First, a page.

By now, business owners have heard it said over and over again: If you want to engage your customers and potential clients—and if you want to achieve maximum visibility on Google—then you need to have a good business blog. Many of us are happy to agree with this, but not too sure of how, exactly, it is practically implemented. Indeed, regular business blogging is easier said than done, especially for those who are not trained writers and who are not always sure of how to come up with new ideas.
In fact, that’s probably the biggest obstacle that business owners run into as they think about developing a blogging campaign of their own. What will I blog about, they wonder, and certainly, coming up with new themes for a daily or weekly blog post is a challenge.
With that said, online marketing pioneer Rich Gorman says there are a few steps that business owners or marketing leaders can take as they seek to develop fresh ideas for their business blogs. He lists seven of his favorite solutions.
Use Your Keywords—Along with an Editorial Calendar
The first tip that Gorman offers is a two-parter. The first step is to come up with a list of keywords that relate to your industry, your niche, or whatever your business does. You probably need somewhere between three and six keywords, and all of them should focus on a general theme, or a broad facet of the industry. For example, a plumbing company’s keywords might be: Green Plumbing, Plumbing FAQ, DIY Plumbing Maintenance, and so forth.
Next, take these keywords and apply them to your editorial calendar. Let’s say you’re going to blog every Tuesday and every Thursday. Our plumbing company might assign Green Plumbing as the topic for the first Tuesday of the month; DIY Plumbing Maintenance for the first Thursday; and so on.
The benefit of this, according to Rich Gorman, is that it ensures the content remains variable. You’re not writing about the same basic concept, week after week—but at the same time, you have some focus. When you sit down to blog, you already have some direction as to what basic topic you should cover.
Utilize Buyer Personas
A second tip from Gorman is to look beyond topics, or services your company provides, and instead think about the people who you are trying to reach. You might even come up with formal buyer personas, writing out a description of the kinds of buyers you are looking for. Who are these people? What do they care about—and what kind of blogs would they like to read?
A particular consideration: Where are these people in the sales funnel? Some may know nothing at all about the products you are selling. Others may be well-versed, but require a few further details, or some specific answers to their questions. As you brainstorm blog ideas, think about how you might address each of these demographics.
Directly Address Customer Concerns
Are there any questions or concerns that your customers bring before you on a consistent basis? If so, they will surely make for engaging and much-read blog topics. Keep a list of the questions that you regularly field, and address them in posts—as full-length posts, devoted to different questions, or simply as one long, catch-all, FAQ post.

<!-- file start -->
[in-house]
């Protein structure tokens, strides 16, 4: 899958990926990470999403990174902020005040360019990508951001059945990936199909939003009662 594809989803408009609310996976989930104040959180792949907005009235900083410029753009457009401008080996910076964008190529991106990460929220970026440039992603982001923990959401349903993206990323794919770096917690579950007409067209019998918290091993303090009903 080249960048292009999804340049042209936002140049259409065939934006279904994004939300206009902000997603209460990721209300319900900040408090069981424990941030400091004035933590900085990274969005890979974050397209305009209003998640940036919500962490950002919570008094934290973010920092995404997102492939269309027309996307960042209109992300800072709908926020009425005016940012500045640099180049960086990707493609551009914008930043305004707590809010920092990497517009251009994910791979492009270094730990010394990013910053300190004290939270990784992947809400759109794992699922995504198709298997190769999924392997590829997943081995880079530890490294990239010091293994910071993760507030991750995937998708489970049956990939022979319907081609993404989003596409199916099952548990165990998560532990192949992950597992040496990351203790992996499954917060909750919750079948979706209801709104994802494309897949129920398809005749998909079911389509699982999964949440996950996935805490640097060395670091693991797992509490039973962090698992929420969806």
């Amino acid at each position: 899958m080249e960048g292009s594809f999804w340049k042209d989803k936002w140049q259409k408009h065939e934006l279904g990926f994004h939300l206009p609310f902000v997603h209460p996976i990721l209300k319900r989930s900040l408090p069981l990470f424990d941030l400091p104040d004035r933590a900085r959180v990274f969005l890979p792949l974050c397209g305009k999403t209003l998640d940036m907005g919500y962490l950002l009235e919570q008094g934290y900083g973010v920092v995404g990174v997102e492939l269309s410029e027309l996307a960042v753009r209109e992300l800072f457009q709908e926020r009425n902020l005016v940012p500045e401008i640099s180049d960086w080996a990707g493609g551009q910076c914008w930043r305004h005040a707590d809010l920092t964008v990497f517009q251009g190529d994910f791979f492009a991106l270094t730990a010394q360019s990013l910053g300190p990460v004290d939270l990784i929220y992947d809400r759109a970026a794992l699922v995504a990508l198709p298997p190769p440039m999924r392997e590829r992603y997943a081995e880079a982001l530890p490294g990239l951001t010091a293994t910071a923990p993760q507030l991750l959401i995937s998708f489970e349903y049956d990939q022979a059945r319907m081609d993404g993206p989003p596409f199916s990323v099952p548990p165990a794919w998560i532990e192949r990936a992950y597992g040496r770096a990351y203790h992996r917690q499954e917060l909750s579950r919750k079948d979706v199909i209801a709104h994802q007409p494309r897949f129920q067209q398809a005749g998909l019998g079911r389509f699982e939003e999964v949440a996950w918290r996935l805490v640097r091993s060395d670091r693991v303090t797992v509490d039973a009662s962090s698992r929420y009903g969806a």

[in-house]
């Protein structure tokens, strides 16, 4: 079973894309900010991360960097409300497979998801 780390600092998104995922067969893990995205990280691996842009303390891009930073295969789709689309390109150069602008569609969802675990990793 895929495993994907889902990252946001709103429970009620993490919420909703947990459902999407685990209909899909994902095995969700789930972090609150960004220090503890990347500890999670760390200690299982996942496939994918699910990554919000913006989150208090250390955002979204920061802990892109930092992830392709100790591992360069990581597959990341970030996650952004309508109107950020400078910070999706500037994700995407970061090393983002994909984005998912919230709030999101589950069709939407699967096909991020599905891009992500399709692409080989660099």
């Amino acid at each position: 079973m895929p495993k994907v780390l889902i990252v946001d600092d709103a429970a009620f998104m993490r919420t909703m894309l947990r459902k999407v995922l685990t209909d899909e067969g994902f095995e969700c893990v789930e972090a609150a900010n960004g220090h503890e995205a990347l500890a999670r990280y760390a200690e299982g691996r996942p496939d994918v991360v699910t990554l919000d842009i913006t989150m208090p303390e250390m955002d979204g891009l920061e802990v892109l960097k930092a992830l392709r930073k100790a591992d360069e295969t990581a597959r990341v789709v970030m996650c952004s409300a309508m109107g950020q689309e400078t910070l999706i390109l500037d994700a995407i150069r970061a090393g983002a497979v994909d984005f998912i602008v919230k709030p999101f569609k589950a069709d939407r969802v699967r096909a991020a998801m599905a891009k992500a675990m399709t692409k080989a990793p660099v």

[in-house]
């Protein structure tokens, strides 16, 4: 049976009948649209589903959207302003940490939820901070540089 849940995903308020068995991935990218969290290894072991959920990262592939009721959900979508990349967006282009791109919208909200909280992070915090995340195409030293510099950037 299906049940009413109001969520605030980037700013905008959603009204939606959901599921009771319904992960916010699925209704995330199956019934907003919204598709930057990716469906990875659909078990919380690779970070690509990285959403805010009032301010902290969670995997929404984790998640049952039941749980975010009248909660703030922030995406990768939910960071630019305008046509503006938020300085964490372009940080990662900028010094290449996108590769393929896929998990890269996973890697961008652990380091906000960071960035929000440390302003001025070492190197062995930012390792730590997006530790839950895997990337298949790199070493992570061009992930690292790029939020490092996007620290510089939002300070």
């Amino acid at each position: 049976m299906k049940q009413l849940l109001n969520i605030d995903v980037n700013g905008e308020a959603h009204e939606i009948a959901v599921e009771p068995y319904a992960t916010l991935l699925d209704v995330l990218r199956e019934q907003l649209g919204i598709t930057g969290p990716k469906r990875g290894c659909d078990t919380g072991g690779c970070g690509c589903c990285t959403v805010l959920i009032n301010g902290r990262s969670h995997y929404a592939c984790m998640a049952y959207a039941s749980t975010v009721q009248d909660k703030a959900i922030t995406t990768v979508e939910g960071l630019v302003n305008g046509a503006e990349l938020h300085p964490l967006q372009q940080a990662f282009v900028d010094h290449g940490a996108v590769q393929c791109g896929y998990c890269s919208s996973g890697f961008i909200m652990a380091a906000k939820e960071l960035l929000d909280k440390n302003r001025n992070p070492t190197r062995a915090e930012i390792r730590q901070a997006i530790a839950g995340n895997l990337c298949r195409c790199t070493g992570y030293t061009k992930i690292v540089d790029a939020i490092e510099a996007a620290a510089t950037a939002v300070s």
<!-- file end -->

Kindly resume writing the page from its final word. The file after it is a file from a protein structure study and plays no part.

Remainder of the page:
According to Rich Gorman, there are two merits to this approach. The first is that it provides you with content fodder. The second—and perhaps the more important—is that it allows you to prove to customers and clients that you care about them, that you hear them, and that you really wish to help them and engage them.
Incidentally, the questions you field here can come from anywhere—not just questions you receive directly from customers, but even questions left in the Comments section of your blog, or posted to social media sites.
Some bloggers are overwhelmed by the very thought of keeping abreast with industry trends and happenings—but of course, there is no reason to let this daunt you. There are many tools you can use to stay current on industry buzz, and to pick up on news stories that you can repurpose for blog topics. The most obvious ones? Google Alerts and Bing Alerts. Set up alerts for industry-related keywords, and when news happens, take that as an opportunity to opine.
Twitter as a Tool
Twitter is another great resource for topic ideas. Here is how Rich Gorman recommends using it: First, find the authorities and leaders within your field; chances are, you already know who these people are. Head to their Twitter accounts, and check out the hashtags they are using. Researching blog ideas on Twitter is as simple as that—and of course, you can click on the hashtags to get some further ideas or context.
Pinterest as a Tool
Pinterest, too, is useful for gleaning blog topic ideas. Find some niche boards related to your field and look at what people are pinning—whether it’s tips, strategies, statistics, infographics, or something else altogether. Once more, the ideas you can gain here are really quite numerous.
Strike Up a Conversation
Finally, Rich Gorman says that, when you feel like you are running out of things to say, you can always ask other folks what they think. This might mean engaging an industry authority—a peer, or a mentor—in a Q&A, then posting the highlights on your blog. You might even solicit feedback from your blog readers, and compile the best comments into a new post.
Getting topics and ideas for a business blog is not always easy—and yet, the inspiration sources available are numerous. According to Rich Gorman, the tricky thing is simply figuring out how best to use these inspiration sources for all they are worth. By casting a wide net, though, business owners should find that blog topic ideas are far from scarce. Find our more here.